In April last year, Avant revealed plans to build a specialist R&D lab, plus a pilot production unit in Singapore, the only country to approve cultivated meats for sale so far. The move is hoped to speed up the process of releasing products to consumers. A partnership with Vietnam’s Vinh Hoan Corporation, a fish producer, is intended to do the same.

Target seafood varieties: fish maw and undisclosed fish fillets.

cultivated seafood Asia
Photo by BlueNalu.

4. Thai Union Group

Date founded: 1977

CEO: Thiraphong Chansiri

Based in: Thailand

Funding To Date: N/A

Thai Union Group is an interesting case study. One of the world’s largest manufacturers of conventional seafood, it has recently debuted a new innovation centre for the creation of vegan seafood alternatives. The Thailand conglomerate appears to be opening the door for cultivated developments in the future. 

The most notable partnership for Thai Union is that with Californian startup BlueNalu. Following successful development of cultivated tuna and mahi-mahi, Thai Union will be in a position to distribute or brand products, according to the undisclosed terms of the partnership.

Target seafood varieties: tuna and mahi-mahi.

Photo by CellMEAT.

5. CellMEAT

Date founded: 2019

Founder(s): Giljun Park

Based in: Seoul, South Korea

Funding To Date: $14.1 million (Source: Crunchbase)

South Korea’s CellMEAT made a huge splash in December last year. The startup debuted the world’s first cultivated dokdo shrimp, in a range of shapes and sizes. The project demonstrated how far along the cultivated seafood track CellMEAT is, after developing an in-house Fetal Bovine Serum-free culture medium. The company claims that full commercial launch could happen within two years.

Target seafood varieties: shrimp, lobster and other high-value seafood varieties.

cultivated seafood Asia
Photo by CellX.

6. CellX

Date founded: 2020

Founder(s): Ning Xiang, Binlu Huang, Ran Liu

Based in: Shanghai, China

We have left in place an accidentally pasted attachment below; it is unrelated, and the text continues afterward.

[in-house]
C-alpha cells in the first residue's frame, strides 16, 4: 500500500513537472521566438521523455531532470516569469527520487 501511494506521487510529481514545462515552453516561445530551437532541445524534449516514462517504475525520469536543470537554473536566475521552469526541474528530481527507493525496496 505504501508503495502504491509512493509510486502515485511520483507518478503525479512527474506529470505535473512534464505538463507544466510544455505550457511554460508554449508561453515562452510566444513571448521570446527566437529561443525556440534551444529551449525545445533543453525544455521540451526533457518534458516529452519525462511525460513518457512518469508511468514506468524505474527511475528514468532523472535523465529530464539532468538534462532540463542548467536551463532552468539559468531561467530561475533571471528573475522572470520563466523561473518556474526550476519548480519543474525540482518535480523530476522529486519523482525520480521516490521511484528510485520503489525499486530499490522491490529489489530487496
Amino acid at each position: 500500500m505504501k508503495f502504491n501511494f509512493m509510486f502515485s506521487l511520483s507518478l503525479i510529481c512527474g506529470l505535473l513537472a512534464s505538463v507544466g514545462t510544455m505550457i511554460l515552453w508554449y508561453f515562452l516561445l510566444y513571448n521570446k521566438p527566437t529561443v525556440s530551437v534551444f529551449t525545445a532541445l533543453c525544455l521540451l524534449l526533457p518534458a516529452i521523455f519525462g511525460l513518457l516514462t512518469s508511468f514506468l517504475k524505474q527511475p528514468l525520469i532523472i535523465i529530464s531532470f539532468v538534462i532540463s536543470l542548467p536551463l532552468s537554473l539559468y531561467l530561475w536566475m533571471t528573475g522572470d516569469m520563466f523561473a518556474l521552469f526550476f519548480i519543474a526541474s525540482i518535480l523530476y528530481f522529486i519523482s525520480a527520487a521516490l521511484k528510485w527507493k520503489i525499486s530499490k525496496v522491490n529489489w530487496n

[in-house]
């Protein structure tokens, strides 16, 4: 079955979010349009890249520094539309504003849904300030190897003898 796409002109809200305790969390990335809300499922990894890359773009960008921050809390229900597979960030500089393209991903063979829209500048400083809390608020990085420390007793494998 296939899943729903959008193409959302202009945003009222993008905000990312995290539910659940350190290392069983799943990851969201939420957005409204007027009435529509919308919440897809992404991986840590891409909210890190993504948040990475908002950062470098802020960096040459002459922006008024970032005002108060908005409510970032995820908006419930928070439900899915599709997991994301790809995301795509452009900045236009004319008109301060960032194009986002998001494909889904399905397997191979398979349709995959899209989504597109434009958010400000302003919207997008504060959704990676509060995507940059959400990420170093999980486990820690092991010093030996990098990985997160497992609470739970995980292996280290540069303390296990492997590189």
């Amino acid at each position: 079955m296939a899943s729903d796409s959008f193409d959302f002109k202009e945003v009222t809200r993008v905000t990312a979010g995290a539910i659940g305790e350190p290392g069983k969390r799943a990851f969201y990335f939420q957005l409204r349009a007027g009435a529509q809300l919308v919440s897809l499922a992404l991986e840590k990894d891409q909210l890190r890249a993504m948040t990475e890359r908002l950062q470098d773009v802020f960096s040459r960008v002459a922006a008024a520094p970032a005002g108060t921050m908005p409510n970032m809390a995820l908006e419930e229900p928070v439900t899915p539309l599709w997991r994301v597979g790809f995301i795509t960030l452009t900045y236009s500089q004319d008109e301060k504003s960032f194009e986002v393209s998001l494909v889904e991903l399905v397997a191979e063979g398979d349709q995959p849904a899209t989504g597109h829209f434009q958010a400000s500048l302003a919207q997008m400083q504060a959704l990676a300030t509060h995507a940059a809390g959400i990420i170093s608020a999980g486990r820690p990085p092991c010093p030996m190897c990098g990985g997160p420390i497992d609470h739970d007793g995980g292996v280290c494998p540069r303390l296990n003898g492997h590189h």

Funding To Date: $4.3 million (Source: Crunchbase)

Not yet engaged in cultivated seafood production, Shanghai’s CellX has debuted a pork development. The move came after a successful second funding round that netted CellX $4.3 million for continued R&D and expansion. As part of future growth, the startup is already discussing potential cultivated fish products. This will be on-brand, as the company seeks to offer solutions for rising demands of popular products. Asia consumes the majority of the world’s pork and contributes to an estimated three-quarters of the global demand for seafood.

Target seafood varieties: TBC

Photo by Pexels.

7. Umami Meats

Date founded: 2020

Founder(s): Mihir Pershad

Based in: Singapore

Funding To Date: $2.7 million (Source: Crunchbase)

Singapore’s Umami Meats is looking to enter the exotic cultivated seafood sector, while driving down operational costs. The company is engaged in teh propcess of developing a low-cost growth serum so that it can recreate expensive and specialist seafood varieties without depleting populations. Recently, Umami partnered with Canada’s CULT Food Science to secure investment in developing a trusted platform for cultivated product refinement.

Target seafood varieties: TBC though ‘exotic’ is frequently cited.

Lead photo by Photo by David Abbram from Pexels.


  • Amy Buxton

    A long-term committed ethical vegan and formerly Green Queen's resident plant-based reporter, Amy juggles raising a family and maintaining her editorial career, while also campaigning for increased mental health awareness in the professional world. Known for her love of searing honesty, in addition to recipe developing, animal welfare and (often lacklustre) attempts at handicrafts, she’s hands-on and guided by her veganism in all aspects of life. She’s also extremely proud to be raising a next-generation vegan baby.

    View all posts

You might also like